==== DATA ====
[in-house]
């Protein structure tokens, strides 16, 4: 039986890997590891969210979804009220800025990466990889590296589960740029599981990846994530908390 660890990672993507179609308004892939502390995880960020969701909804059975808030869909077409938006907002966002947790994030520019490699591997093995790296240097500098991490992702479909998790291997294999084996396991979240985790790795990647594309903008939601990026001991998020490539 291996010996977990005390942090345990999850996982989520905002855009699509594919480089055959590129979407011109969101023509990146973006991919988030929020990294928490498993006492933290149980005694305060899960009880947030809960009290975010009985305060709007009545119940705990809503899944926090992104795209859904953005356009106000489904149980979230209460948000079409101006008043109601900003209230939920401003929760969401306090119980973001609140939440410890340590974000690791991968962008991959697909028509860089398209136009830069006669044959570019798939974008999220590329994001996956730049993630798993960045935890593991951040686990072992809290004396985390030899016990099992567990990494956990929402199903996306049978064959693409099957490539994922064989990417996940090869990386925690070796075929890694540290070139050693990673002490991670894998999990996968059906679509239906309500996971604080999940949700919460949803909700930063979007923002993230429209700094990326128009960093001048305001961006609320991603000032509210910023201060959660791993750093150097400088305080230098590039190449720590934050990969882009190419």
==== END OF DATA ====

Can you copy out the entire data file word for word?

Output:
[in-house]
């Protein structure tokens, strides 16, 4: 039986890997590891969210979804009220800025990466990889590296589960740029599981990846994530908390 660890990672993507179609308004892939502390995880960020969701909804059975808030869909077409938006907002966002947790994030520019490699591997093995790296240097500098991490992702479909998790291997294999084996396991979240985790790795990647594309903008939601990026001991998020490539 291996010996977990005390942090345990999850996982989520905002855009699509594919480089055959590129979407011109969101023509990146973006991919988030929020990294928490498993006492933290149980005694305060899960009880947030809960009290975010009985305060709007009545119940705990809503899944926090992104795209859904953005356009106000489904149980979230209460948000079409101006008043109601900003209230939920401003929760969401306090119980973001609140939440410890340590974000690791991968962008991959697909028509860089398209136009830069006669044959570019798939974008999220590329994001996956730049993630798993960045935890593991951040686990072992809290004396985390030899016990099992567990990494956990929402199903996306049978064959693409099957490539994922064989990417996940090869990386925690070796075929890694540290070139050693990673002490991670894998999990996968059906679509239906309500996971604080999940949700919460949803909700930063979007923002993230429209700094990326128009960093001048305001961006609320991603000032509210910023201060959660791993750093150097400088305080230098590039190449720590934050990969882009190419």